Oregon Trail Days Nine and Ten

I’m combining two days into one post because there aren’t a lot of pictures, or much to say at all, about either of them. They were good days, just not a lot to say about them.

I realized that I had more photos that I remembered, and also that, upon rereading my initial intro for this blog post, I’m a filthy liar.

Day Nine, Thursday June 19, I did my morning work, used the hotel pool, checked out, and headed over to the Fort Walla Walla museum. This was a cute local museum that had more than I was expecting. There was a room full of Civil War-related items, but as I’m not big on the Civil War, I gave it a pass. They had clothes and other items (including medical equipment) that had been donated by locals. They also had photographs of the graduating classes from a local nursing school, and lots of exhibits on farm equipment.

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This one was so cute and nostalgic I had to share

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For once, this wagon isn’t a model, it’s a real wagon that traveled to Walla Walla!

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Walla Walla is also home to the Washington State Penitentiary, and the Ft. Walla Walla museum has an impressive model cell, with lots of “memorabilia” housed in cases nearby

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They don’t f*** around in Walla Walla

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I didn’t take a lot of photos of the farm equipment, but I couldn’t resist the thresher that was originally powered by what I think were 30 mules. It was very advanced in its day.

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You might be able to click on the image to read the text? Sorry, crappy iPod photo again.

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The inside of the chuck wagon that provided meals to farm hands in the Walla Walla region. I wanted this job until I found out they started their days at like 4am.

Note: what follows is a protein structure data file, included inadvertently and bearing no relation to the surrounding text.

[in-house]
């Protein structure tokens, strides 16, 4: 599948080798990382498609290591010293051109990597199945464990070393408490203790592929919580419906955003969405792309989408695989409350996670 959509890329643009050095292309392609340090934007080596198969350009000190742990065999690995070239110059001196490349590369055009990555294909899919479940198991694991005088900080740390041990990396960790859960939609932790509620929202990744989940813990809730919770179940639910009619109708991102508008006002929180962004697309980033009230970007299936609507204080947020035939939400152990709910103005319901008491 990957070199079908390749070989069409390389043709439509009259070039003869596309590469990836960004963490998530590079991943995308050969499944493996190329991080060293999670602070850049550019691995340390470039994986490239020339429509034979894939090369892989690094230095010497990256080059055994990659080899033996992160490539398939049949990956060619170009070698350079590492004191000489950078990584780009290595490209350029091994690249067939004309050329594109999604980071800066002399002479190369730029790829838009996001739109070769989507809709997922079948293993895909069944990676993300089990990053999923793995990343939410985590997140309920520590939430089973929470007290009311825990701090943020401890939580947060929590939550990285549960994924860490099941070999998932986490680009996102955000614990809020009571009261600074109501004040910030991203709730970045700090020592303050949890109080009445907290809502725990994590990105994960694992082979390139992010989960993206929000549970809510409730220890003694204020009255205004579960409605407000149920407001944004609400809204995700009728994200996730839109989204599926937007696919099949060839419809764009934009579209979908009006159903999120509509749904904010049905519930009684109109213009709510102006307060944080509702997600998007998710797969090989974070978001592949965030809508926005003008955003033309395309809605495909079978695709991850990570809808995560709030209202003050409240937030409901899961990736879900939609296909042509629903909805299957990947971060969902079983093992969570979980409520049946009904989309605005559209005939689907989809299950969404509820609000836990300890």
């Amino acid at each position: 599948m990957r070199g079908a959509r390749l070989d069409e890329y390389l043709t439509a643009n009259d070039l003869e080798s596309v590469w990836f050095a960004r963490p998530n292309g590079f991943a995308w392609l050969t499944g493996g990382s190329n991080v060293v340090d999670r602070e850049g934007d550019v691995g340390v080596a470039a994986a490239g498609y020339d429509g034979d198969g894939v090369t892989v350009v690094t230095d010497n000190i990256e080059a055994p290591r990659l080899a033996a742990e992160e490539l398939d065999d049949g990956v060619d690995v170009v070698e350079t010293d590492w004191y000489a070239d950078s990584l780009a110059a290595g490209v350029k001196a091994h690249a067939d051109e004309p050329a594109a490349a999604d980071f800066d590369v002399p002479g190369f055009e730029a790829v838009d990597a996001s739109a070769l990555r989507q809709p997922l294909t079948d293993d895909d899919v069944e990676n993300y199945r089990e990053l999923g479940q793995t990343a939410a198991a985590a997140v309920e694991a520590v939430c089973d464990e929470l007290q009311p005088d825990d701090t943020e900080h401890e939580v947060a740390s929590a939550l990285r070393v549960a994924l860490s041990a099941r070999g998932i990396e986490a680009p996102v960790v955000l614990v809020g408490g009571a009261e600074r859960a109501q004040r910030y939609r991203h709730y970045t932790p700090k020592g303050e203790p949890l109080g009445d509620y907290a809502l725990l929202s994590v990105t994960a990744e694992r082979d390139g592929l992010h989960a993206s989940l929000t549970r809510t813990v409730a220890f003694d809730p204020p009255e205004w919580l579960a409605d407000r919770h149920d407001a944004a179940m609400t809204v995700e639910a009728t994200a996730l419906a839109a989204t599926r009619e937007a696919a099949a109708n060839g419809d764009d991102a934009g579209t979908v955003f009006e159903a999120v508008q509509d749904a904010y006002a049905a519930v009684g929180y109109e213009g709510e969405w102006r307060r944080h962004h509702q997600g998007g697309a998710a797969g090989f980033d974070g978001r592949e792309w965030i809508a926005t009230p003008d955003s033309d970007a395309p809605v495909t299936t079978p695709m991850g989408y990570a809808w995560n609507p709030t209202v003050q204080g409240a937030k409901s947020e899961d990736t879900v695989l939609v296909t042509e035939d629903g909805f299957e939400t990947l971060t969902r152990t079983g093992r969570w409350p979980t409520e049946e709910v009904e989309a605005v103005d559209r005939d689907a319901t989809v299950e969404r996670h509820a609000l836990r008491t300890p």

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Me with a new friend

There was also an outdoor “pioneer village” set up with buildings that had been collected from the area. Although it was a lot of fun, there was a bit of a “been-there-done-that” feel to it, so I didn’t take a lot of pictures. Although the park area around the fort/museum was very pretty:

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So, funny story. Almost every time I mentioned my Oregon Trail trip to my friend Kara, she would remind me that I was going to be near Mount Hood. I didn’t know much of the geography and natural landscape of the Northwest before I went out there, and I thought Mt. Hood was going to be one of a chain of mountains, and so I was like, “Well, I won’t know which one it is, so it probably won’t matter.”

But as I drove from Walla Walla, WA, to The Dalles, OR, my car rounded a corner on the highway, and …

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… Oh.

After I got to the Dalles and another less-than-great hotel room, I was tired but it was early so I decided that my hair color needed a touchup. So I bought a box of coloring from the Walgreens down the street and spent the evening coloring my hair in a hotel room. I felt like an Alfred Hitchcock protagonist.